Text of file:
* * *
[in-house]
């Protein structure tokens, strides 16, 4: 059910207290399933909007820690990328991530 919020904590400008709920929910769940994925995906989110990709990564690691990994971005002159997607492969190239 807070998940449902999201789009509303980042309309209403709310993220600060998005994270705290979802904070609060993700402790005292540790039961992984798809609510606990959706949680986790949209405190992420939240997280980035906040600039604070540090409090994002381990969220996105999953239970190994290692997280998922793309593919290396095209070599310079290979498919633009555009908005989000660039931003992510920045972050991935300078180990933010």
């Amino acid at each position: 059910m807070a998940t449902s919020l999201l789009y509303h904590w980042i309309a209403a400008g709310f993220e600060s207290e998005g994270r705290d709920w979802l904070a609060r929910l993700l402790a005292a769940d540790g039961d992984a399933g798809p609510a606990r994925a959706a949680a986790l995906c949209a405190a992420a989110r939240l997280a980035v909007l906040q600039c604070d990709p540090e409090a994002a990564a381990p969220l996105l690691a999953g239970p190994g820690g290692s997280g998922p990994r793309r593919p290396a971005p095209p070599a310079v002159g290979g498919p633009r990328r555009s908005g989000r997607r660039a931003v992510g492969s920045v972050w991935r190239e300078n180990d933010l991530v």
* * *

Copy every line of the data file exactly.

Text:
[in-house]
């Protein structure tokens, strides 16, 4: 059910207290399933909007820690990328991530 919020904590400008709920929910769940994925995906989110990709990564690691990994971005002159997607492969190239 807070998940449902999201789009509303980042309309209403709310993220600060998005994270705290979802904070609060993700402790005292540790039961992984798809609510606990959706949680986790949209405190992420939240997280980035906040600039604070540090409090994002381990969220996105999953239970190994290692997280998922793309593919290396095209070599310079290979498919633009555009908005989000660039931003992510920045972050991935300078180990933010």
């Amino acid at each position: 059910m807070a998940t449902s919020l999201l789009y509303h904590w980042i309309a209403a400008g709310f993220e600060s207290e998005g994270r705290d709920w979802l904070a609060r929910l993700l402790a005292a769940d540790g039961d992984a399933g798809p609510a606990r994925a959706a949680a986790l995906c949209a405190a992420a989110r939240l997280a980035v909007l906040q600039c604070d990709p540090e409090a994002a990564a381990p969220l996105l690691a999953g239970p190994g820690g290692s997280g998922p990994r793309r593919p290396a971005p095209p070599a310079v002159g290979g498919p633009r990328r555009s908005g989000r997607r660039a931003v992510g492969s920045v972050w991935r190239e300078n180990d933010l991530v």